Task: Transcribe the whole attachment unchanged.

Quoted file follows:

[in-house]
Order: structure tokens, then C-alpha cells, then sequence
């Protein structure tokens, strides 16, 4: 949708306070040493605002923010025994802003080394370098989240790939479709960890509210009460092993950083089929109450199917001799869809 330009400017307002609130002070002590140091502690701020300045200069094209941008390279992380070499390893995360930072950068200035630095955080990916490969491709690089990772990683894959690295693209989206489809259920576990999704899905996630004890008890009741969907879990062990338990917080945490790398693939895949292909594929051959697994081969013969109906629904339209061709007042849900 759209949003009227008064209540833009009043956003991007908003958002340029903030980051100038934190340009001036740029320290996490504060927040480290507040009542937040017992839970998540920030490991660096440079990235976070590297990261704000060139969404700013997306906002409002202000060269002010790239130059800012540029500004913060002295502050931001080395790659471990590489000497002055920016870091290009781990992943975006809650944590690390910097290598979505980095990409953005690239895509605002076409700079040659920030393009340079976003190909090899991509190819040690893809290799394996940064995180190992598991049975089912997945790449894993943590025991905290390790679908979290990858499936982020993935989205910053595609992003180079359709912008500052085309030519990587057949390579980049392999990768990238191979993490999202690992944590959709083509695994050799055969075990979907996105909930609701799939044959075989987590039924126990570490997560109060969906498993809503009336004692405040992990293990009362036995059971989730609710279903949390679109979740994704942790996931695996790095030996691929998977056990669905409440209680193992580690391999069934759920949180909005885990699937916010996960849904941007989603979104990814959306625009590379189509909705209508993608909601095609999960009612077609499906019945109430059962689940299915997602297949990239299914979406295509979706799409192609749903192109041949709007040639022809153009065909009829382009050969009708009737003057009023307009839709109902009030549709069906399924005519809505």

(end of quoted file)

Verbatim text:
[in-house]
Order: structure tokens, then C-alpha cells, then sequence
């Protein structure tokens, strides 16, 4: 949708306070040493605002923010025994802003080394370098989240790939479709960890509210009460092993950083089929109450199917001799869809 330009400017307002609130002070002590140091502690701020300045200069094209941008390279992380070499390893995360930072950068200035630095955080990916490969491709690089990772990683894959690295693209989206489809259920576990999704899905996630004890008890009741969907879990062990338990917080945490790398693939895949292909594929051959697994081969013969109906629904339209061709007042849900 759209949003009227008064209540833009009043956003991007908003958002340029903030980051100038934190340009001036740029320290996490504060927040480290507040009542937040017992839970998540920030490991660096440079990235976070590297990261704000060139969404700013997306906002409002202000060269002010790239130059800012540029500004913060002295502050931001080395790659471990590489000497002055920016870091290009781990992943975006809650944590690390910097290598979505980095990409953005690239895509605002076409700079040659920030393009340079976003190909090899991509190819040690893809290799394996940064995180190992598991049975089912997945790449894993943590025991905290390790679908979290990858499936982020993935989205910053595609992003180079359709912008500052085309030519990587057949390579980049392999990768990238191979993490999202690992944590959709083509695994050799055969075990979907996105909930609701799939044959075989987590039924126990570490997560109060969906498993809503009336004692405040992990293990009362036995059971989730609710279903949390679109979740994704942790996931695996790095030996691929998977056990669905409440209680193992580690391999069934759920949180909005885990699937916010996960849904941007989603979104990814959306625009590379189509909705209508993608909601095609999960009612077609499906019945109430059962689940299915997602297949990239299914979406295509979706799409192609749903192109041949709007040639022809153009065909009829382009050969009708009737003057009023307009839709109902009030549709069906399924005519809505």